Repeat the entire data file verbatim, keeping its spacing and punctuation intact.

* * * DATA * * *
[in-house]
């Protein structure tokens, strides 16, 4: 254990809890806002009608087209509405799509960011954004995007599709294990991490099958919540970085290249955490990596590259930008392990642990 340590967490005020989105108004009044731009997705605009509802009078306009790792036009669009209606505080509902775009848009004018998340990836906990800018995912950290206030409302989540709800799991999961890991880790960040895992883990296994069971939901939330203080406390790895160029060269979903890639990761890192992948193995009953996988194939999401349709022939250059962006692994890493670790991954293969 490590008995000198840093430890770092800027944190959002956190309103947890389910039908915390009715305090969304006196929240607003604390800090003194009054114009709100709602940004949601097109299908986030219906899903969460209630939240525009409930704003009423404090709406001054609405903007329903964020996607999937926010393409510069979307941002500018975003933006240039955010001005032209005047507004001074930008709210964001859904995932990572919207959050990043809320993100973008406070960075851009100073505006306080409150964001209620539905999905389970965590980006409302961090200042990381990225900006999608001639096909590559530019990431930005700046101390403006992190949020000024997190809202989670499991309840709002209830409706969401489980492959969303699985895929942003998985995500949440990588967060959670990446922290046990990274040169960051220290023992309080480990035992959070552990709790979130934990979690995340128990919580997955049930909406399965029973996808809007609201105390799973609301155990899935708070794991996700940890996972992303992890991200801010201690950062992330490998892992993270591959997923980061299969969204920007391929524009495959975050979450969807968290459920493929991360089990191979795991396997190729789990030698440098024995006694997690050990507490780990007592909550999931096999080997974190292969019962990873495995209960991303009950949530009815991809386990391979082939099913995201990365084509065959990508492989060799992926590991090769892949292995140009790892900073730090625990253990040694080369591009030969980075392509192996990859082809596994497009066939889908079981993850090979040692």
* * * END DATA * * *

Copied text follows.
[in-house]
């Protein structure tokens, strides 16, 4: 254990809890806002009608087209509405799509960011954004995007599709294990991490099958919540970085290249955490990596590259930008392990642990 340590967490005020989105108004009044731009997705605009509802009078306009790792036009669009209606505080509902775009848009004018998340990836906990800018995912950290206030409302989540709800799991999961890991880790960040895992883990296994069971939901939330203080406390790895160029060269979903890639990761890192992948193995009953996988194939999401349709022939250059962006692994890493670790991954293969 490590008995000198840093430890770092800027944190959002956190309103947890389910039908915390009715305090969304006196929240607003604390800090003194009054114009709100709602940004949601097109299908986030219906899903969460209630939240525009409930704003009423404090709406001054609405903007329903964020996607999937926010393409510069979307941002500018975003933006240039955010001005032209005047507004001074930008709210964001859904995932990572919207959050990043809320993100973008406070960075851009100073505006306080409150964001209620539905999905389970965590980006409302961090200042990381990225900006999608001639096909590559530019990431930005700046101390403006992190949020000024997190809202989670499991309840709002209830409706969401489980492959969303699985895929942003998985995500949440990588967060959670990446922290046990990274040169960051220290023992309080480990035992959070552990709790979130934990979690995340128990919580997955049930909406399965029973996808809007609201105390799973609301155990899935708070794991996700940890996972992303992890991200801010201690950062992330490998892992993270591959997923980061299969969204920007391929524009495959975050979450969807968290459920493929991360089990191979795991396997190729789990030698440098024995006694997690050990507490780990007592909550999931096999080997974190292969019962990873495995209960991303009950949530009815991809386990391979082939099913995201990365084509065959990508492989060799992926590991090769892949292995140009790892900073730090625990253990040694080369591009030969980075392509192996990859082809596994497009066939889908079981993850090979040692």